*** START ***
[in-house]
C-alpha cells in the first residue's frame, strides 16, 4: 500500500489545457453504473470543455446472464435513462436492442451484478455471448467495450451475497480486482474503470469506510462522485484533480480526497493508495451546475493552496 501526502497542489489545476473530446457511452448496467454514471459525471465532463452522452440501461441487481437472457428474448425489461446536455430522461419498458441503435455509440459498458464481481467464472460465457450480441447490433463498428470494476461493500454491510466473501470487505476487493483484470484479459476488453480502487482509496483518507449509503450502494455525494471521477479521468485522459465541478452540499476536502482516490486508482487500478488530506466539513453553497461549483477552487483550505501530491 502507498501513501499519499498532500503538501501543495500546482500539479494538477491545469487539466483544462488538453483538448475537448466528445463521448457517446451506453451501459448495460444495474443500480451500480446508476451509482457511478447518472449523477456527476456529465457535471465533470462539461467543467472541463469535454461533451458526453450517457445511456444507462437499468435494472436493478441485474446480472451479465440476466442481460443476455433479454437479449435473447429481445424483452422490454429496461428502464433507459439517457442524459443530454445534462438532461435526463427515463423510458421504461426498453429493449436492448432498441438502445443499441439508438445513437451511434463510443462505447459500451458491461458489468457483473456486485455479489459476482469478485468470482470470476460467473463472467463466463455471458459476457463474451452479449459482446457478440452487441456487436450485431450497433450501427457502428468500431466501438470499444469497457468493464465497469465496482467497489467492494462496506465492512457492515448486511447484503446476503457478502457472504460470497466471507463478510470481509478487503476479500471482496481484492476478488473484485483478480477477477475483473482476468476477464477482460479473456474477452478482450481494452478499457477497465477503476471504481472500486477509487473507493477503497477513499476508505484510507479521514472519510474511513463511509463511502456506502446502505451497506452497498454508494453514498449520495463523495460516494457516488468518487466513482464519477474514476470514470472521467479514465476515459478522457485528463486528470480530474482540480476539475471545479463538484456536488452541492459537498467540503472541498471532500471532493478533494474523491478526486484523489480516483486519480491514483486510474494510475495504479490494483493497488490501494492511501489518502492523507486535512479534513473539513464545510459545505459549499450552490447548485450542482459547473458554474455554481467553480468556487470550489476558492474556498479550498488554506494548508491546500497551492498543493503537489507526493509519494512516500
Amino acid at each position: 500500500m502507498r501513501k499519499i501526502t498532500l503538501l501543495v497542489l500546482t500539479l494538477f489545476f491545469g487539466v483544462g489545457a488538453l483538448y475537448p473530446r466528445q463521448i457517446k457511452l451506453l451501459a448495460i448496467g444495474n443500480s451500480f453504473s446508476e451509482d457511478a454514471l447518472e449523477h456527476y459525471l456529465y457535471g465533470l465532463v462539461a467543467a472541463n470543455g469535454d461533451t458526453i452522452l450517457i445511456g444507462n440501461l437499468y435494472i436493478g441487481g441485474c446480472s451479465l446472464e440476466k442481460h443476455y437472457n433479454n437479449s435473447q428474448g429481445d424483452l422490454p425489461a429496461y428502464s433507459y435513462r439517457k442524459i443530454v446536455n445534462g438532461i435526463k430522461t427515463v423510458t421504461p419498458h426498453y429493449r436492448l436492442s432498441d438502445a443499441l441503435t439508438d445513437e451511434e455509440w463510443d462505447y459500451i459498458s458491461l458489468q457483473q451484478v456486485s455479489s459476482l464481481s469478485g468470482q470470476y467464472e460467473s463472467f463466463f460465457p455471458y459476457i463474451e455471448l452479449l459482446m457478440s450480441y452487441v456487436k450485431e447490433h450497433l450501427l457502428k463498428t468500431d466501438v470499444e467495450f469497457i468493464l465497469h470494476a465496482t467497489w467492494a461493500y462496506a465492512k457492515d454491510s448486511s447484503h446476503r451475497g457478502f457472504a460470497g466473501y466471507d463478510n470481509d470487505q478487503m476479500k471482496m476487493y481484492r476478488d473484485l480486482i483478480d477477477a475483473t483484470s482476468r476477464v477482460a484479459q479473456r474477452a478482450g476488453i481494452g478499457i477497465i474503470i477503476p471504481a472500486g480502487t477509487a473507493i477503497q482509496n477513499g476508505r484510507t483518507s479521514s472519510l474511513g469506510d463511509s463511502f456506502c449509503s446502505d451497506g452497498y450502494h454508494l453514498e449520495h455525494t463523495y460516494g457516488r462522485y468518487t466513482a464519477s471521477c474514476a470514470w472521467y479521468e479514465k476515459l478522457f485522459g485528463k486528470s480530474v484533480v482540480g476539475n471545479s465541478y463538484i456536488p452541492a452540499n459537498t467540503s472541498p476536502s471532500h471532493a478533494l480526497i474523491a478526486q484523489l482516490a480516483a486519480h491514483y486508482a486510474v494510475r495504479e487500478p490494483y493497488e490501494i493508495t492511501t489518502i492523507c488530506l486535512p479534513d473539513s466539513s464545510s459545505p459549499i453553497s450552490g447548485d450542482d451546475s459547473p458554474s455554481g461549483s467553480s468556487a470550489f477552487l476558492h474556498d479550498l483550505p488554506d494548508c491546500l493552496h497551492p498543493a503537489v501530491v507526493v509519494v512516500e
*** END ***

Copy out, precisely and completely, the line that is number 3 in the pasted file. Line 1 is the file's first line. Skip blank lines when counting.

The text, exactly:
Amino acid at each position: 500500500m502507498r501513501k499519499i501526502t498532500l503538501l501543495v497542489l500546482t500539479l494538477f489545476f491545469g487539466v483544462g489545457a488538453l483538448y475537448p473530446r466528445q463521448i457517446k457511452l451506453l451501459a448495460i448496467g444495474n443500480s451500480f453504473s446508476e451509482d457511478a454514471l447518472e449523477h456527476y459525471l456529465y457535471g465533470l465532463v462539461a467543467a472541463n470543455g469535454d461533451t458526453i452522452l450517457i445511456g444507462n440501461l437499468y435494472i436493478g441487481g441485474c446480472s451479465l446472464e440476466k442481460h443476455y437472457n433479454n437479449s435473447q428474448g429481445d424483452l422490454p425489461a429496461y428502464s433507459y435513462r439517457k442524459i443530454v446536455n445534462g438532461i435526463k430522461t427515463v423510458t421504461p419498458h426498453y429493449r436492448l436492442s432498441d438502445a443499441l441503435t439508438d445513437e451511434e455509440w463510443d462505447y459500451i459498458s458491461l458489468q457483473q451484478v456486485s455479489s459476482l464481481s469478485g468470482q470470476y467464472e460467473s463472467f463466463f460465457p455471458y459476457i463474451e455471448l452479449l459482446m457478440s450480441y452487441v456487436k450485431e447490433h450497433l450501427l457502428k463498428t468500431d466501438v470499444e467495450f469497457i468493464l465497469h470494476a465496482t467497489w467492494a461493500y462496506a465492512k457492515d454491510s448486511s447484503h446476503r451475497g457478502f457472504a460470497g466473501y466471507d463478510n470481509d470487505q478487503m476479500k471482496m476487493y481484492r476478488d473484485l480486482i483478480d477477477a475483473t483484470s482476468r476477464v477482460a484479459q479473456r474477452a478482450g476488453i481494452g478499457i477497465i474503470i477503476p471504481a472500486g480502487t477509487a473507493i477503497q482509496n477513499g476508505r484510507t483518507s479521514s472519510l474511513g469506510d463511509s463511502f456506502c449509503s446502505d451497506g452497498y450502494h454508494l453514498e449520495h455525494t463523495y460516494g457516488r462522485y468518487t466513482a464519477s471521477c474514476a470514470w472521467y479521468e479514465k476515459l478522457f485522459g485528463k486528470s480530474v484533480v482540480g476539475n471545479s465541478y463538484i456536488p452541492a452540499n459537498t467540503s472541498p476536502s471532500h471532493a478533494l480526497i474523491a478526486q484523489l482516490a480516483a486519480h491514483y486508482a486510474v494510475r495504479e487500478p490494483y493497488e490501494i493508495t492511501t489518502i492523507c488530506l486535512p479534513d473539513s466539513s464545510s459545505p459549499i453553497s450552490g447548485d450542482d451546475s459547473p458554474s455554481g461549483s467553480s468556487a470550489f477552487l476558492h474556498d479550498l483550505p488554506d494548508c491546500l493552496h497551492p498543493a503537489v501530491v507526493v509519494v512516500e